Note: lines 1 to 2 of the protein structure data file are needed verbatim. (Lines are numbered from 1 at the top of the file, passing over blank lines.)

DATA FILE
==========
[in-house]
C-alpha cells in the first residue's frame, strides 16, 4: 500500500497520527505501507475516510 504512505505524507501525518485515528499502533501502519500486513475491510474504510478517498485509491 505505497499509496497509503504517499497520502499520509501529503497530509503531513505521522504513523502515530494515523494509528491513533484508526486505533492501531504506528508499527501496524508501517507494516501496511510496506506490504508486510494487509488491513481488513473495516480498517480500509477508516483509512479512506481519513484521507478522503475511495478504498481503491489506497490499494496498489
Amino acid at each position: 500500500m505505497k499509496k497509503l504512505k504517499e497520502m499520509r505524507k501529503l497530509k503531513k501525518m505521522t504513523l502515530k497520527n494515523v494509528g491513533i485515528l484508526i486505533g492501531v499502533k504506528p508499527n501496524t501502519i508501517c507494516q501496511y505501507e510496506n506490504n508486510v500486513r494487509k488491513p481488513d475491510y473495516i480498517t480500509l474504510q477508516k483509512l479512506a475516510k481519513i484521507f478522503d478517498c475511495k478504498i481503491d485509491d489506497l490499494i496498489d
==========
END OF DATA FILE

[in-house]
C-alpha cells in the first residue's frame, strides 16, 4: 500500500497520527505501507475516510 504512505505524507501525518485515528499502533501502519500486513475491510474504510478517498485509491 505505497499509496497509503504517499497520502499520509501529503497530509503531513505521522504513523502515530494515523494509528491513533484508526486505533492501531504506528508499527501496524508501517507494516501496511510496506506490504508486510494487509488491513481488513473495516480498517480500509477508516483509512479512506481519513484521507478522503475511495478504498481503491489506497490499494496498489